Fr. Roger J. Landry
Putting into the Deep
September 13, 2013
From the beginning of his papacy, Pope Francis has been summoning the Church to bring the Gospel to those on the peripheries of existence.
He has tried to lead by example. He visited a refugee center in Rome earlier this week. In his first trip, he flew to Lampedusa, the Ellis Island of Italy, to comfort the multitude fleeing desperate situations in Africa bring the spotlight of the world on their plight. He made it a point to visit an impoverished favela in Rio and even visited a home of one of the families.
In Buenos Aires, he used to relish the one-on-one interactions he would have answering the door and phone himself at the Archbishop’s residence, meeting the faithful and unfaithful on buses and subways, on the streets, in the villas de miseria (the neighborhoods of misery) and in parishes across his Archdiocese.
Surely among the greatest difficulties for him since his election six months ago today must be the many practical obstacles that have limited his opportunities to meet those on the outskirts.
He told priests at the Chrism Mass in March that a good shepherd is one who is so close to his sheep that he knows their distinctive smell. A few years back he praised one priest for knowing his parishioners so well that he remembered not only their names, but their pets’ names.
That’s obviously the type of priest he aspires to be, but it’s obviously much harder now.
One of the ways that Pope Francis has found to maintain that direct pastoral contact with those on the peripheries is through the telephone.
In the first few days after his election, his use of the telephone captivated the world.
He called Carlos Samaria, his 81-year-old cobbler in Buenos Aires, to inquire about his shoe repair and to let him know that someone else would be retrieving his footwear.
He telephoned his newspaperman, Daniel del Regno, to cancel his subscription and to thank him for delivering the newspaper to him for so many years.
He called his Argentine dentist to cancel the appointment he would no longer be able to keep.
He famously tried to call the Superior General of the Jesuits, but the young Jesuit at the switchboard didn’t believe he was the Pope and said he was tempted to respond, “And I’m Napoleon!”
It’s becoming clear, however, that Pope Francis has found another type of use for the phone. He’s using it as a bridge to reach out to those in need on the fringes.
On August 7, he called Michele Ferri, who had written him for prayers because he was finding it impossible to forgive the two men who had murdered his brother Andrea in Pesaro, Italy. Pope Francis called him, told him he cried reading his letter, comforted him about the death of his brother, encouraged him to forgive, and then asked to speak to his mother to extend to her his deepest sympathies.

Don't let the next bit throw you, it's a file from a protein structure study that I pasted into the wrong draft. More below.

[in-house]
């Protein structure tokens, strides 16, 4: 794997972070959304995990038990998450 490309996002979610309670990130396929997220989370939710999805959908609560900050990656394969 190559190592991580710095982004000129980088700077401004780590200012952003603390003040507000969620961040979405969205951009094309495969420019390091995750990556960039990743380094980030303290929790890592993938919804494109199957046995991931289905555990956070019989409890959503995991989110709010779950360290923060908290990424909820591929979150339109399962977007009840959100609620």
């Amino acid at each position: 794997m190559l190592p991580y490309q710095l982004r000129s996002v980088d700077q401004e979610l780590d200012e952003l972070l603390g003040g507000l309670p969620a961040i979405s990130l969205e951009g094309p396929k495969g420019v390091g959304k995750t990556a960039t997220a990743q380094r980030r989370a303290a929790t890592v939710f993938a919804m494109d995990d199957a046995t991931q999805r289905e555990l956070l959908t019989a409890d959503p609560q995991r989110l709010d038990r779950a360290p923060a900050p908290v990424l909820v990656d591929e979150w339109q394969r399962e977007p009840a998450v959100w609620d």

On August 18, he phoned Stefano Cabizza, a 19-year old computer engineer from Padua worried about finding a job after graduation. He had passed a note to a Cardinal at the Pope’s Mass on the Solemnity of the Assumption. The Pope called three times before reaching Stefano. In an eight minute conversation full of laughter, he filled Stefano with hope, encouraging him to refer to him in the informal “tu” as friends are accustomed to address each other.
On August 25, he phoned Alejandra Pereyra, a 44-year-old Argentinian mother of six who had written him describing that she had been raped by a police officer at gunpoint in his cruiser, but that the police department is covering up the rape and actually promoted the officer in question. Pope Francis spent a half-hour with her patiently listening to her story. He encouraged her to be calm and reminded her that she was not alone. She said the encounter gave her back her faith, her confidence and the courage to continue seeking justice.
Perhaps the most moving of all happened ten days ago. Pope Francis called Anna Romano, a 35-year old Roman whose boyfriend, after she told him she was pregnant, divulged he was married and tried to persuade her to have an abortion. She wrote in anguish to the Pope asking for prayers. He called, spoke to her as friend, mentioned how “strong and brave” she was, and as she told an Italian newspaper, “reassured me, telling me that the baby was a gift from God, a sign of Providence. He told me I would not be left alone.” After she said she was worried that because she’s a divorcée her baby might not be able to be baptized, Pope Francis told her he was sure she would be surely find a willing pastor, “but if not, you know there’s always me!”
The calls have become known because their recipients have told the world about them. There’s no way to know how many others have been called who have been kept the calls themselves.
It’s obviously impossible for the Pope to respond personally with a phone call to the thousands of letters he receives everyday. But if he so prioritizes reaching out to those in need however he can, we should use whatever means we have to make that same Christian effort.
The other lesson is that if you have some particular need for prayers, don’t hesitate to write him: Pope Francis, 00120 Vatican City State, Europe.
And when the phone rings, answer it!